— by James Esseks, Director—ACLU LGBT Project
This is it — the Supreme Court marriage moment that the ACLU has been working towards for years. The Court announced today that it has granted review of the constitutionality of the Defense of Marriage Act in Edie Windsor’s case. The Court also took review of California’s Prop 8, so the full range of marriage issues will now be before the high court. These cases are poised not just to take down DOMA and Prop 8, but to be the next building blocks for LGBT equality more broadly.
Here’s why these cases are so important:
- Ending explicit federal discrimination. DOMA requires the federal government to discriminate against married same-sex couples by treating them as legal strangers for purposes of all federal statutes and programs. It’s the last explicit federal declaration that gay people are inferior, which is reason enough to get rid of it.
- Heightened scrutiny in the balance. The Windsor ruling that the Supreme Court will review included an important new protection — “heightened scrutiny” — by the courts. Under this standard, courts will presume that anti-gay discrimination by the government is unconstitutional and will require the government to have a good explanation for why it needs to discriminate against lesbians and gay men. While DOMA and Prop 8 should fail under any standard, if the Supreme Court adopts the heightened scrutiny standard, it would help eliminate anti-gay discrimination in many different contexts.
- Showing the country that discrimination in marriage is wrong. Both Windsor and Perry make profound contributions to the public’s understanding of the freedom to marry. When two people make the commitment that’s at the heart of marriage, it’s profoundly unfair for the government to treat them as though they’re not a family.
The two cases both involve marriage for gay couples, but they actually present quite distinct issues. Edie Windsor is already married — she just wants to stop the federal government from treating her marriage differently from everyone else’s marriages. The plaintiffs in the Prop 8 case, on the other hand, want to get married. The ACLU has filed supportive briefs in Perry all along, and we’ve been working for decades — in courts, in legislatures, in ballot campaigns, and with the public — to help get the country, and the court, ready for this moment.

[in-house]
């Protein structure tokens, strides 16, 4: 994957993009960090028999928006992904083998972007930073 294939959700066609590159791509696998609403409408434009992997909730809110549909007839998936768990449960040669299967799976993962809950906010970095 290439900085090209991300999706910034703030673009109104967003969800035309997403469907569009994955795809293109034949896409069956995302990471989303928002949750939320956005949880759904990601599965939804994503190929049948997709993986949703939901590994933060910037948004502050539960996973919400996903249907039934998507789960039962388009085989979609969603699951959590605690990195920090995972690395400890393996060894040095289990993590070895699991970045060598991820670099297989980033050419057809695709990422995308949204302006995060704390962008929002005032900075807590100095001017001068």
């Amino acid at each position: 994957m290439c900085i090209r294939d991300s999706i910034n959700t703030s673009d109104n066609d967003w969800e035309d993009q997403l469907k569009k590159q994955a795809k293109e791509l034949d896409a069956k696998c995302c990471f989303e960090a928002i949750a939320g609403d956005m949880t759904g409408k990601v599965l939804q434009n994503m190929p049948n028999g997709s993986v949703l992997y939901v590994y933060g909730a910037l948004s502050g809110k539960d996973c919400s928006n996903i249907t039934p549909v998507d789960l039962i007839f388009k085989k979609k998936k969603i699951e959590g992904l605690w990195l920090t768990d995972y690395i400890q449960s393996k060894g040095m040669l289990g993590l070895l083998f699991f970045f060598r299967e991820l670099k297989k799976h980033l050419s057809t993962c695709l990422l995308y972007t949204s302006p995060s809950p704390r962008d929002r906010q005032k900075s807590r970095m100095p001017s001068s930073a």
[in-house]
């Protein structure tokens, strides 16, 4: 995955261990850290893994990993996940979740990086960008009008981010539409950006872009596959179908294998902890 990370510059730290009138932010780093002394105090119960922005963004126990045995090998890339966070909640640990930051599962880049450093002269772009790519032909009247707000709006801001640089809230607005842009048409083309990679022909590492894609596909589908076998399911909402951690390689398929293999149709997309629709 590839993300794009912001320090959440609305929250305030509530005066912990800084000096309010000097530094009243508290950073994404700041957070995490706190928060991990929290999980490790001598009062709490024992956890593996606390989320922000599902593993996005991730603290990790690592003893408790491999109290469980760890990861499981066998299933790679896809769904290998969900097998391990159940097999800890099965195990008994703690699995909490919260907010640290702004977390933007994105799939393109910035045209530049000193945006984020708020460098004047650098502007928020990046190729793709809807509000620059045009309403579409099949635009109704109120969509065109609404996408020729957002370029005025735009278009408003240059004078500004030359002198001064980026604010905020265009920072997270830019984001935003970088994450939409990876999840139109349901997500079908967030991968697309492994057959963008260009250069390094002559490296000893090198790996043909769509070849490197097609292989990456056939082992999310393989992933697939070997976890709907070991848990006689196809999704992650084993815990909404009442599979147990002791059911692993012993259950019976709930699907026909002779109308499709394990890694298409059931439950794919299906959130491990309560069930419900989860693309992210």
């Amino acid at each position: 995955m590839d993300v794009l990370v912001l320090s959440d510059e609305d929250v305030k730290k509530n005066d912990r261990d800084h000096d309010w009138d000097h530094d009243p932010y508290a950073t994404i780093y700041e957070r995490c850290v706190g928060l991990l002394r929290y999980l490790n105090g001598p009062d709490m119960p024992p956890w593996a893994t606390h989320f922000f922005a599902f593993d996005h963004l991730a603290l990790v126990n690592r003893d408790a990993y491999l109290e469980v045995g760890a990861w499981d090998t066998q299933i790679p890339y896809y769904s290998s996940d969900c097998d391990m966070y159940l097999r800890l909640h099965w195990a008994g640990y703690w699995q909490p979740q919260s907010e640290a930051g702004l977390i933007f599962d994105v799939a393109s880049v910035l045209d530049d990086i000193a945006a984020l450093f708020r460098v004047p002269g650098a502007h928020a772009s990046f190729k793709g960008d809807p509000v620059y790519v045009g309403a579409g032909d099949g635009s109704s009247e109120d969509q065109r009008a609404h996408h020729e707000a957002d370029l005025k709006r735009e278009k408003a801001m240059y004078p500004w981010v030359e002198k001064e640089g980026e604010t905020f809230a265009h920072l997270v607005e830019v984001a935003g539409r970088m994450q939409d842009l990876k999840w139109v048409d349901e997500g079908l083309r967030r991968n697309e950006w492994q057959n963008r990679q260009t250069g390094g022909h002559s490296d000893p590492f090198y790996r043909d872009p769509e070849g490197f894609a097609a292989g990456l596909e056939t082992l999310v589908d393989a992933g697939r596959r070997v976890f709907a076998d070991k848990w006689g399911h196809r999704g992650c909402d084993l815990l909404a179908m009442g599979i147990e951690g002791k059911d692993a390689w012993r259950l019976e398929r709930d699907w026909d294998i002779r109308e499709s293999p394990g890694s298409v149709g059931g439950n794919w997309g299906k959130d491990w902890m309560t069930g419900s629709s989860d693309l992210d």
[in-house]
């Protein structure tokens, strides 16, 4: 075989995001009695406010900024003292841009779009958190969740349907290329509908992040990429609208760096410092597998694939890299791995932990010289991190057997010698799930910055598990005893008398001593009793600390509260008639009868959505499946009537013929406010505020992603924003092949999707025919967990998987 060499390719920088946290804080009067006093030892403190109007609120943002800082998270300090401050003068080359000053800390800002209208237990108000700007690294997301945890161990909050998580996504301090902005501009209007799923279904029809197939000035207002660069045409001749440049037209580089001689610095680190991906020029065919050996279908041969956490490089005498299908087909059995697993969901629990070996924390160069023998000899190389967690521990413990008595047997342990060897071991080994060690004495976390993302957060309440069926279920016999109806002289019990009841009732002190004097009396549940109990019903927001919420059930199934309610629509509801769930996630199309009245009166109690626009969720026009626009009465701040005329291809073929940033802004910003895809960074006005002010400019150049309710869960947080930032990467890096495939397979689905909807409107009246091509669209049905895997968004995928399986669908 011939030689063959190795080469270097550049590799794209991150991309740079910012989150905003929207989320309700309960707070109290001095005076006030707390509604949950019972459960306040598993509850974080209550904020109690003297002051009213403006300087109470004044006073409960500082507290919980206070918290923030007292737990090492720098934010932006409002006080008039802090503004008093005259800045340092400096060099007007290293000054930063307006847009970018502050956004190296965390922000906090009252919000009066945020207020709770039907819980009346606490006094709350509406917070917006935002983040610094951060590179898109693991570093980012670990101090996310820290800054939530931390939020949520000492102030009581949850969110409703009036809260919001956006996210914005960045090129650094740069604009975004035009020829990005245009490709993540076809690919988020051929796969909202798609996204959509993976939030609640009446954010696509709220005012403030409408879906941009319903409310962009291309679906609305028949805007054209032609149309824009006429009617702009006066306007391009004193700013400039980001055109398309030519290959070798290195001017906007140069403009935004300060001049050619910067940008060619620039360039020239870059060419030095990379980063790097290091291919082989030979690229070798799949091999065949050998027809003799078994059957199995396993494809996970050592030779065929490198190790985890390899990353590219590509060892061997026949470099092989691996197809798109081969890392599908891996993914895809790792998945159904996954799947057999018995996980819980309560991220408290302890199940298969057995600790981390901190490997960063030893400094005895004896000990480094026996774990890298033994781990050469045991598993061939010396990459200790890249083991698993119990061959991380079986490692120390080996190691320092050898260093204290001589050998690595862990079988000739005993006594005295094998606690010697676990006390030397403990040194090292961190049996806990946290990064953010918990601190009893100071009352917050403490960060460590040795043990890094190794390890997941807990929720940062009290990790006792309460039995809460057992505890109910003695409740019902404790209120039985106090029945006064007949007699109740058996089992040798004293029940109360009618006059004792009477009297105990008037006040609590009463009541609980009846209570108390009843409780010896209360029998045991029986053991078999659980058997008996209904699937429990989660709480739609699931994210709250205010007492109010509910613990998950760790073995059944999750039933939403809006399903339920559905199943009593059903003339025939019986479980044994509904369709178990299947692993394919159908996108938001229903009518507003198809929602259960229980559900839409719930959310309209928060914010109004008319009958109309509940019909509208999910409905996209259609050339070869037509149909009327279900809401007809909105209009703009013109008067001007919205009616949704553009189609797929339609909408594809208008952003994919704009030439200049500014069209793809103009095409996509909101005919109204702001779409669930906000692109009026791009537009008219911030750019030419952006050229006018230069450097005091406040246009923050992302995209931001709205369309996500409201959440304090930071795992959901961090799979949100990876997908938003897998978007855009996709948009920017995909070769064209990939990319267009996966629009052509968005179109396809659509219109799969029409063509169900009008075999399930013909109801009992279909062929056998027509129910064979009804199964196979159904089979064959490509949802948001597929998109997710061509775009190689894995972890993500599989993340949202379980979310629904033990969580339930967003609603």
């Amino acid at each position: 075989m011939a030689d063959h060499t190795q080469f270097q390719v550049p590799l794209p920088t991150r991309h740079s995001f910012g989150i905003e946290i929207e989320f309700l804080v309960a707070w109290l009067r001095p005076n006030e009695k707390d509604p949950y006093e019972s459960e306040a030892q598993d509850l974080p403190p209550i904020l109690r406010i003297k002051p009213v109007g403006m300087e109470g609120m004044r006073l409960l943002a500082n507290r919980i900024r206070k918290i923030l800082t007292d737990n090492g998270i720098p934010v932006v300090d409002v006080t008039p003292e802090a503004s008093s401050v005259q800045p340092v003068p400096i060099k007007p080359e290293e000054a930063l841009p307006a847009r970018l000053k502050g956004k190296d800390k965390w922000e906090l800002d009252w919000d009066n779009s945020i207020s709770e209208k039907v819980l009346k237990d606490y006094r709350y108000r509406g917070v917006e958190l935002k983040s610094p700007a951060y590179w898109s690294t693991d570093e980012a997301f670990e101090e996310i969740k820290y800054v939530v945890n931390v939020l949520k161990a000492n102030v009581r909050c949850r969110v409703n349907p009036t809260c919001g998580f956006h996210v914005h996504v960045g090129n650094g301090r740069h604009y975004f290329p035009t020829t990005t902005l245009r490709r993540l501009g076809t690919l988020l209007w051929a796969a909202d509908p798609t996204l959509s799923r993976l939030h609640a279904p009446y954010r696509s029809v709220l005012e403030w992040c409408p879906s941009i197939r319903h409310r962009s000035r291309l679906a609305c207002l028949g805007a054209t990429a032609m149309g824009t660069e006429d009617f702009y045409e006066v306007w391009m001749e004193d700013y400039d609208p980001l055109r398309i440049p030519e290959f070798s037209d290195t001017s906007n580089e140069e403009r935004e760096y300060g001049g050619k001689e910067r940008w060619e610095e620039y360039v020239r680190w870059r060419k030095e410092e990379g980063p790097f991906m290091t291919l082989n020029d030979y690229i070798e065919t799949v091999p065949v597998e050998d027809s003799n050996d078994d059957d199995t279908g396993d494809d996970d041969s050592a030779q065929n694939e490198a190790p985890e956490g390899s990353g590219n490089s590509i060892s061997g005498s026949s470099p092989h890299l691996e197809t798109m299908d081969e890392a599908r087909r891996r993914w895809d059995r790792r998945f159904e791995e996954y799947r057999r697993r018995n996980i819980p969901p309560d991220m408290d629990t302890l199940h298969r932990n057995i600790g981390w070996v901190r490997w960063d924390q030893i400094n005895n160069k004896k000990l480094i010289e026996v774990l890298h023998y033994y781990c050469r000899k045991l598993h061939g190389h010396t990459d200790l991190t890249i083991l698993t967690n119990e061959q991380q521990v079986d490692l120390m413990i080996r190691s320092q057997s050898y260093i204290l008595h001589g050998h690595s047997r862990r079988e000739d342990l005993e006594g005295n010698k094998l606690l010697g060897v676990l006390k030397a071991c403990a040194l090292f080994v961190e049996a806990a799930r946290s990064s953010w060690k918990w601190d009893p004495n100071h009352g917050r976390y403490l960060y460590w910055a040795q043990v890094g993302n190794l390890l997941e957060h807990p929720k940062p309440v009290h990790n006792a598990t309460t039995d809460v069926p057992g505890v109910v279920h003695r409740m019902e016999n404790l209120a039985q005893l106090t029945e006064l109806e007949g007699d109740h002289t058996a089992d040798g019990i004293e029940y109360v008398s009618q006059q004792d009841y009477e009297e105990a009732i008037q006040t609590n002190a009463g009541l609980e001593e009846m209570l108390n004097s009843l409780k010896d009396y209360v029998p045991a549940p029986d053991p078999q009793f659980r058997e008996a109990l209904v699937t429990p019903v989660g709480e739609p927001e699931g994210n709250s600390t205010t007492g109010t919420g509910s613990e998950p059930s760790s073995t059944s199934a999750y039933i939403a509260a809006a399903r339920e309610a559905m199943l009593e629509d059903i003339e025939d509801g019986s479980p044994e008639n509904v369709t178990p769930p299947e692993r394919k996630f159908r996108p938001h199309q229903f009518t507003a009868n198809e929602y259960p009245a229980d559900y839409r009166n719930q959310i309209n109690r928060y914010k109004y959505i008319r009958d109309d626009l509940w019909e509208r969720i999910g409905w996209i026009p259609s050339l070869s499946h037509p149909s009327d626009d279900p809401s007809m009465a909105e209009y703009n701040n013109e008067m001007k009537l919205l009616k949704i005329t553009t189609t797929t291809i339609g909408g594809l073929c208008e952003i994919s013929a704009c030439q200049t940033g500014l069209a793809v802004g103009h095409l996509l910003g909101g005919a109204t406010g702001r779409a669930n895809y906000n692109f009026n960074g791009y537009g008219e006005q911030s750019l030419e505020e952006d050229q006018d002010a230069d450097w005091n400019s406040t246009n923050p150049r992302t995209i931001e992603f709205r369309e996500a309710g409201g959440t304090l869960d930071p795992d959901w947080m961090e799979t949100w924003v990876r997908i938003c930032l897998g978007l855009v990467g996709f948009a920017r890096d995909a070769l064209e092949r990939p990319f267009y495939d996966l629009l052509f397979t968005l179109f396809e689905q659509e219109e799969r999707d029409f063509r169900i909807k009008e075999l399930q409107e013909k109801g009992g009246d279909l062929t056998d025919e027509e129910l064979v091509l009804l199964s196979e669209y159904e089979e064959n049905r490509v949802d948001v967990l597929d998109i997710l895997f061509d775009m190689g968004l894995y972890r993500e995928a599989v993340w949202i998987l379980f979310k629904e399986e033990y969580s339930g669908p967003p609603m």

As the Court moves forward, it is worth retelling Edie’s story.
Edie Windsor and Thea Spyer became a couple in 1965 and had the courage to get engaged in 1967, when marriage for same-sex couples was just a fantasy. In 1977, Thea was diagnosed with progressive multiple sclerosis. Edie and Thea dealt together with the challenges of M.S. for the next 30-plus years.
The couple waited for years to be able to marry, and finally did so in 2007. In 2009, after 44 years together, Thea died.
Naturally Thea left her possessions, including the apartment they had shared for decades, to Edie. But while New York considered Edie and Thea married, DOMA required the federal government to treat them as legal strangers. So Edie was socked with a $363,000 federal estate tax bill that would have been $0 if she had been a straight widow.
If you haven’t seen the video telling Edie’s story, take a look, it’s quite moving.
Heartbroken at the injustice, Edie challenged the constitutionality of DOMA. Two lower federal courts have struck down DOMA in her case, and now the Supreme Court will have the final word.
We couldn’t have gotten here without the courage of Edie Windsor, our wonderful co-counsel in Edie’s case at Paul, Weiss, Rifkind, Wharton & Garrison LLP and the Stanford Law School Supreme Court Litigation Clinic, and the support of advocates and members like you.